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WARDEN. A guardian; a keeper. This is the name given to various officers: as, the warden of the prison; the wardens of the port of Philadelphia; church wardens.

A Law Dictionary, Adapted to the Constitution and Laws of the United States. By John Bouvier. Published 1856.
References in periodicals archive ?
Lowe admits that Sparrow could be duplicitous, arrogant and selfish, and is damning about his feckless tenure in the Wardenship. He was determined to keep the college as he liked it, without really considering its role for the future, or its contribution to the life of the university or, indeed, the wishes of his colleagues.
Harding and the Quiverfuls in the competition for wardenship of Hiram's Hospital or Eleanor Bold in the rivalry of two clergymen for her hand in marriage.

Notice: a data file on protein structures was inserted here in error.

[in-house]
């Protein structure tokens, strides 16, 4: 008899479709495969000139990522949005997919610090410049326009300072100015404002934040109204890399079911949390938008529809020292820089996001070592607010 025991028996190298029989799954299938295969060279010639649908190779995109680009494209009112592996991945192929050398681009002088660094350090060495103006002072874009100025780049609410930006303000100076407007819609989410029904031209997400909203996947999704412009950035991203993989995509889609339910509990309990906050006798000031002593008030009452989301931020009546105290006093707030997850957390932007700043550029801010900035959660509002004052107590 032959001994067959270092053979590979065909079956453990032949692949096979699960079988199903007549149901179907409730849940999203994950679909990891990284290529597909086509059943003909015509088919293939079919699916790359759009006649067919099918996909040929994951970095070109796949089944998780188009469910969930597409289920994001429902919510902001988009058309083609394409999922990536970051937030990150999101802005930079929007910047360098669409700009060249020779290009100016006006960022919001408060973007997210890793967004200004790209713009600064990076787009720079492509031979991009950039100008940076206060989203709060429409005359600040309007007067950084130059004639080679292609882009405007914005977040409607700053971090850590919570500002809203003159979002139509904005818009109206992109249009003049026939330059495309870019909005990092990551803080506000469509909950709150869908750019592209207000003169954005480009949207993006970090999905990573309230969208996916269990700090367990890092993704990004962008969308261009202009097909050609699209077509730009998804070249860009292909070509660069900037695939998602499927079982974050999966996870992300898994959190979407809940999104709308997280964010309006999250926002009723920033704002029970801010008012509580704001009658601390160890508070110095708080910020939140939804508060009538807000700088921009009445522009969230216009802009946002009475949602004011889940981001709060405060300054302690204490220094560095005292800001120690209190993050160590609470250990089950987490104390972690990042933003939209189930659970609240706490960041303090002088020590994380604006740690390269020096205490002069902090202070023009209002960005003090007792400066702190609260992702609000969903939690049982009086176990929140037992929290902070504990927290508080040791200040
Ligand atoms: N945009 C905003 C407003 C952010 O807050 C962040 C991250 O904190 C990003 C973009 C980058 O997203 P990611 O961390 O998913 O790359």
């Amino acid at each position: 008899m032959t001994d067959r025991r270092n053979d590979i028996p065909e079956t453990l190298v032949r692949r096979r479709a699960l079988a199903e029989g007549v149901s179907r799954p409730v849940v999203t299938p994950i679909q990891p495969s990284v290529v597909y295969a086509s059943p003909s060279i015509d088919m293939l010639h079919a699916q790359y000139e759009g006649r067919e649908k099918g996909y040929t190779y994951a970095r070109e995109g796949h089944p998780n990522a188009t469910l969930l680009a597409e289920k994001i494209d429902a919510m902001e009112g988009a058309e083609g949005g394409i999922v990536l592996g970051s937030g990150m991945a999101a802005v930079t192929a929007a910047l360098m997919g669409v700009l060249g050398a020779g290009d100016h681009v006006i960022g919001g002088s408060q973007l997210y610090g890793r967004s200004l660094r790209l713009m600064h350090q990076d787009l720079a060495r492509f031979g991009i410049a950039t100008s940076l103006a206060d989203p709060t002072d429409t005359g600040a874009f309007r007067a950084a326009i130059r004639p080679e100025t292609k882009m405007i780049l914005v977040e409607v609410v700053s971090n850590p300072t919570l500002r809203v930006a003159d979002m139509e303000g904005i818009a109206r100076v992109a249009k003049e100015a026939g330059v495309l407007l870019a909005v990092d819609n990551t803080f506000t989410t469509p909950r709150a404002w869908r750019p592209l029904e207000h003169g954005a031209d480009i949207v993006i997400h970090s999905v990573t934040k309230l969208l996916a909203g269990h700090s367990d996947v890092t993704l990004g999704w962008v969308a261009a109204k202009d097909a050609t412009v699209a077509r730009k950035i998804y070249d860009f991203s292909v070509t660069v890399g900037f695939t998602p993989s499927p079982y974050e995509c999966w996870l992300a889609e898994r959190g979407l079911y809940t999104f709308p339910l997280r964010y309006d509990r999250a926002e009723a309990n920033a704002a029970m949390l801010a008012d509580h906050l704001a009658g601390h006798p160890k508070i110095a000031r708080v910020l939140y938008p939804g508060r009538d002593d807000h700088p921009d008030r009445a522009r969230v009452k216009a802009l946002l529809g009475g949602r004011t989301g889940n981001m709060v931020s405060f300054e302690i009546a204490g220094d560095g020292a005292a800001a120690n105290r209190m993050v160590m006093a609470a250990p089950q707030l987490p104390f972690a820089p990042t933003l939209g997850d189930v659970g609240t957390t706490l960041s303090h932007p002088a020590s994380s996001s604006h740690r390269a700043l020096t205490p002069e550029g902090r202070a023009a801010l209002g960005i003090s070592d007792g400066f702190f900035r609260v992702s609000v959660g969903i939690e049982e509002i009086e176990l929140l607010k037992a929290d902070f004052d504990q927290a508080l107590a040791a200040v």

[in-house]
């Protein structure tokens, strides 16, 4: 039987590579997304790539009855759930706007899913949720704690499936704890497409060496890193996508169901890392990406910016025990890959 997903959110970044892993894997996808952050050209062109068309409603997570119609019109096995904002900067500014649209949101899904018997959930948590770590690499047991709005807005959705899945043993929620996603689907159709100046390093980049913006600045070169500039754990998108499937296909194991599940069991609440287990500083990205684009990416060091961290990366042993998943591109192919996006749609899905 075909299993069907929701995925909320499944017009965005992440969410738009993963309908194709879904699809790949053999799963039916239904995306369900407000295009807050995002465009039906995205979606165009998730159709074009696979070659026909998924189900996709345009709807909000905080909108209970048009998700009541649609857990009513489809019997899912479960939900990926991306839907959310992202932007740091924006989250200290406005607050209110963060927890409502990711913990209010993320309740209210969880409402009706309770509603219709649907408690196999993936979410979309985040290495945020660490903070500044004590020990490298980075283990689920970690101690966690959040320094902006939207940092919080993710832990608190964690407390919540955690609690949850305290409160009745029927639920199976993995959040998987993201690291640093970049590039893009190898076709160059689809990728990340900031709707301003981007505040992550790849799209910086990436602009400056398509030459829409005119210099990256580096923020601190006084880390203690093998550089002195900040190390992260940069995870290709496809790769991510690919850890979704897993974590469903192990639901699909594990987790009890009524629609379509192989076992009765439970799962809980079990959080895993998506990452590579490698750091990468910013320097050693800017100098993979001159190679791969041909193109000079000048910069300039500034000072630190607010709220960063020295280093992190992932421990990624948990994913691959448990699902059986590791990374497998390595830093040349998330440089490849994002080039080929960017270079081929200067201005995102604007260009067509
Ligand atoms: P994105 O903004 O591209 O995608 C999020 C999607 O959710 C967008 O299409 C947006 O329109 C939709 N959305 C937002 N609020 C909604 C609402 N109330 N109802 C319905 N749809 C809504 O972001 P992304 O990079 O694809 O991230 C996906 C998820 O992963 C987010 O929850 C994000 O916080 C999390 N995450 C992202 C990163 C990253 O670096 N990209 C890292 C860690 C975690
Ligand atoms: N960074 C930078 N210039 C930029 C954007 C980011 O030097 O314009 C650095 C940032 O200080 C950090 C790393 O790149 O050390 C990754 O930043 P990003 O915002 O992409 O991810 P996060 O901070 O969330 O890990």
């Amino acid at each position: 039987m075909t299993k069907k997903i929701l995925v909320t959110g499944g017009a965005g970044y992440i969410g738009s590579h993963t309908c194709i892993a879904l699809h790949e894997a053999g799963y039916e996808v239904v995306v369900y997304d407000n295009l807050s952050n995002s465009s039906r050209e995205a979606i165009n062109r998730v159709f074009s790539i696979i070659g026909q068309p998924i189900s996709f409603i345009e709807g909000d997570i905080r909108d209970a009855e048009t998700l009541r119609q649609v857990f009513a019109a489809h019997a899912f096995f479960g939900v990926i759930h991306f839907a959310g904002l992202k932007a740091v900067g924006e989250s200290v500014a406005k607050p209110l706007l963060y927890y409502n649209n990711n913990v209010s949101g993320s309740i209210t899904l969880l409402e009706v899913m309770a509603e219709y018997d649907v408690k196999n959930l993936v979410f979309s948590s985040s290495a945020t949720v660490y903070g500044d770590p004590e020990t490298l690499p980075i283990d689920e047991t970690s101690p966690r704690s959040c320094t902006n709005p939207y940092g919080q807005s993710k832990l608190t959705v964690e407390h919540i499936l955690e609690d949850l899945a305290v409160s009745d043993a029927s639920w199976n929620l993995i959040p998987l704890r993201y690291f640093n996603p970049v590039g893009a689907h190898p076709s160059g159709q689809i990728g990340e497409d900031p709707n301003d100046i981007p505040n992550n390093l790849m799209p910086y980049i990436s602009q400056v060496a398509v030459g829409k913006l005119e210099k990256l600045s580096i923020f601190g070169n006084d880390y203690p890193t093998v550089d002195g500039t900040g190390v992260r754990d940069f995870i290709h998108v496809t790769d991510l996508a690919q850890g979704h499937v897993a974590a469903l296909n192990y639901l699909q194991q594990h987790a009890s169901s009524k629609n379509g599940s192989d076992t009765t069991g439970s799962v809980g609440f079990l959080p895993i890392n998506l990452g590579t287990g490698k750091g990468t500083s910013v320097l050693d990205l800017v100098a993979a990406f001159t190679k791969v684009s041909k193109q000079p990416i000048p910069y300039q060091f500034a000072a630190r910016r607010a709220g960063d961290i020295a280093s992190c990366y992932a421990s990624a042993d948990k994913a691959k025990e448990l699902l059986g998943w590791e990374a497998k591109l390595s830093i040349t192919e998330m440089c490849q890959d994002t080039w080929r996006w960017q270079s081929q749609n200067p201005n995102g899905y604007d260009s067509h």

This course of action, meant to bring about a quick and decisive reform, achieves little else than making Harding miserable and entrenching Archdeacon Grantly more deeply into a reactionary position, namely keeping the terms of the wardenship just as they always have been without any possibility of change.
In Ireland the Earl of Kildare was dismissed as governor and replaced by a military captain, Sir William Skeffington; in the north, Lord Dacre was removed from the wardenship of the west marches towards Scotland and replaced by the Earl of Cumberland; and in Wales Bishop Rowland Lee replaced Bishop Vesey of Exeter as president - all in the same month.
Lord Dacre's extended tenure of the wardenship enabled him gradually to patch up this hole in border defence, even though he could not afford a garrison to plug the gap.
Added to this were principal royal offices such as the Wardenship of the West March and most of the Duchy of Lancaster stewardships in the north.
He dominated Northumberland, where he was the principal landowner and he, or his son, always held the wardenship of the east march.